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Margaret Livingston Cady emerged from a family who showed relative respect for women's property rights. In Margaret's family, Scottish Livingstons had intermarried with Hudson River Dutch families, and their desendents inherited a tradition of Dutch law, based on Roman rather than English traditions, which gave woman rights to hold property.

Margaret Livingston, Stanton's mother was quite different individual than Elizabeth's father.  She was almost six feet tall, extremely sociable, and (so her daughter remembered) stern -- an imposing, dominant, and vivacious figure who controlled the Cady household with a firm hand. Stanton would later describe her as "the soul of independence and self-reliance, -- cool in the hour of danger, and never knowing fear," "inclined to a stern military rule of the household, -- a queenly and magnificent sway." At the time of Elizabeth's birth, wrote another commentor, Margaret Livingston Cady was a "young lady of high spirit, dash, and vivacity," qualities she retained until her death.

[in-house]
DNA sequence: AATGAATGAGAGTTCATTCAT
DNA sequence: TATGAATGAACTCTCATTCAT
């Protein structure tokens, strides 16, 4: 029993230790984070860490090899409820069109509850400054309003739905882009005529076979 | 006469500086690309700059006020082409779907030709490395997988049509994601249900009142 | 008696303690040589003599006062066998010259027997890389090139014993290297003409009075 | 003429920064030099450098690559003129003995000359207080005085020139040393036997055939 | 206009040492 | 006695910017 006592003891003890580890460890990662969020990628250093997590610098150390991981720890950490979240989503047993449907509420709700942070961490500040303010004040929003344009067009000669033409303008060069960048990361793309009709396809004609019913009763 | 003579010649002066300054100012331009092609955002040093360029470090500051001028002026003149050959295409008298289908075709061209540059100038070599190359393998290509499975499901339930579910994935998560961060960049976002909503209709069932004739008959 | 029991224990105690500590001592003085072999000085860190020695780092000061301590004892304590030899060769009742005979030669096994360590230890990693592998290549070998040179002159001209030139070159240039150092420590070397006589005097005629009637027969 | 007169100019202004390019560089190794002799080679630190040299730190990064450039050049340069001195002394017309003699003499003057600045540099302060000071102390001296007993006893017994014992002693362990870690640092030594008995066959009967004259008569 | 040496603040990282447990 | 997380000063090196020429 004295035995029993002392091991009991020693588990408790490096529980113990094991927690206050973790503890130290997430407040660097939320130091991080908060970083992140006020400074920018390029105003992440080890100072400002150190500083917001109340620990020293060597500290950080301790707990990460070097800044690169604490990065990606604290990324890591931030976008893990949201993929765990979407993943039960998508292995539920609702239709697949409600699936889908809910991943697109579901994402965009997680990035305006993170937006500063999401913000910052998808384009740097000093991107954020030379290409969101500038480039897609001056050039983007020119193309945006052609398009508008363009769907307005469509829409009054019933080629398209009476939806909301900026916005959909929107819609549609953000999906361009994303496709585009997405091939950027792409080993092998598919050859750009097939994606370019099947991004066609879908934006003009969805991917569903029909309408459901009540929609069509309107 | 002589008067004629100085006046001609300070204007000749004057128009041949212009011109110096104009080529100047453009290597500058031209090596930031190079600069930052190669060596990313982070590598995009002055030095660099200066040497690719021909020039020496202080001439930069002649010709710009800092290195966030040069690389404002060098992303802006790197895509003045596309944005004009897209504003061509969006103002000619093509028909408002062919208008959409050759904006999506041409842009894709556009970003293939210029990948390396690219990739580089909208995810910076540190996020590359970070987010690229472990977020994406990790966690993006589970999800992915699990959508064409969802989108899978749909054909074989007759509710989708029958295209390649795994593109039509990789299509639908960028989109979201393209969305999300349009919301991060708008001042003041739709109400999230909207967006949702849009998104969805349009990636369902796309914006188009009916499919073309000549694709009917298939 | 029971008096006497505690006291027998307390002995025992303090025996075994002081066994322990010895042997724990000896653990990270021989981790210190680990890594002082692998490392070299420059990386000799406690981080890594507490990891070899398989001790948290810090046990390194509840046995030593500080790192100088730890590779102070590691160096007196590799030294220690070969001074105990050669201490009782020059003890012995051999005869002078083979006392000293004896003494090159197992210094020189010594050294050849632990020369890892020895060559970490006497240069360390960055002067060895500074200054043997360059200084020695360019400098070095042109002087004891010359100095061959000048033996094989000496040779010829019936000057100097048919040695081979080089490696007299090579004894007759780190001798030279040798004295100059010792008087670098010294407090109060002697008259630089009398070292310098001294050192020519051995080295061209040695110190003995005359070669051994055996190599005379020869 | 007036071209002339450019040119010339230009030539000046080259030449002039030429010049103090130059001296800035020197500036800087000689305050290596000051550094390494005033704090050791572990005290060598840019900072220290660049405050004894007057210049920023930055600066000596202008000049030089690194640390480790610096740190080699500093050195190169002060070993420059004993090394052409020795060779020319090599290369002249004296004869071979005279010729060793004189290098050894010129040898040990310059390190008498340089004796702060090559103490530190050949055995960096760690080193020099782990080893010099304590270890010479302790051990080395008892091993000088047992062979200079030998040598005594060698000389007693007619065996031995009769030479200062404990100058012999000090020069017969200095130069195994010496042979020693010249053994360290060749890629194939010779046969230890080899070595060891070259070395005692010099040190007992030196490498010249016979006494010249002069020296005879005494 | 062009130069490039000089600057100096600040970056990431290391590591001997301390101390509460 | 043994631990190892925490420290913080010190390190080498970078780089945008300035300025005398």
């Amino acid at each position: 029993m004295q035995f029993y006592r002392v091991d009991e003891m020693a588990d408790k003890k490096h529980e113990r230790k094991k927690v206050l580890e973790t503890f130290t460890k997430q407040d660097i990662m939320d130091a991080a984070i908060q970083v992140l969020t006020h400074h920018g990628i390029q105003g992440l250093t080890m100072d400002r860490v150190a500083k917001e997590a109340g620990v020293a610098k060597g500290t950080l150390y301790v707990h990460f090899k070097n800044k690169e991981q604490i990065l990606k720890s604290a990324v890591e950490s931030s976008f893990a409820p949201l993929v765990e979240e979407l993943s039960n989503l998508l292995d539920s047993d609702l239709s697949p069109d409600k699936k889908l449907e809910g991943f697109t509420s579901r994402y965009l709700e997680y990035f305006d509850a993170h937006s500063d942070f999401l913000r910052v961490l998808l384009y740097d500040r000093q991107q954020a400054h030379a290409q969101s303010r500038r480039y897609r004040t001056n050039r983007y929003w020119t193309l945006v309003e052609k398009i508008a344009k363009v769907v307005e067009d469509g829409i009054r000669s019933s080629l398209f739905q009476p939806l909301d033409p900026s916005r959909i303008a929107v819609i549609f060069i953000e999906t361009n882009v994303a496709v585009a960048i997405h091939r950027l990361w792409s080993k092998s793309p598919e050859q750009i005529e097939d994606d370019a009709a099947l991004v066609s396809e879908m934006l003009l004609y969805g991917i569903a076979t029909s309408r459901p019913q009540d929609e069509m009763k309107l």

In later life, Elizabeth Cady Stanton always emphasized her father's formative influence. Like her father, she pursued intellectual interests, legal studies, and persuasive public speaking. In personality, however, although she did not acknowledge it, Elizabeth more closely resembled her mother -- lively, sociable, fun loving, and efficient. And like her mother, she would derive much of her adult sense of identity from her role as a mother of a large family. Much of her success as a public figure would come, in fact, because Elizabeth made motherhood, normally a private role, the basis of her public career.

The Road to Seneca Falls: Elizabeth Cady Stanton and the First Woman's Rights Convention (Women in American History) by Judith Wellman


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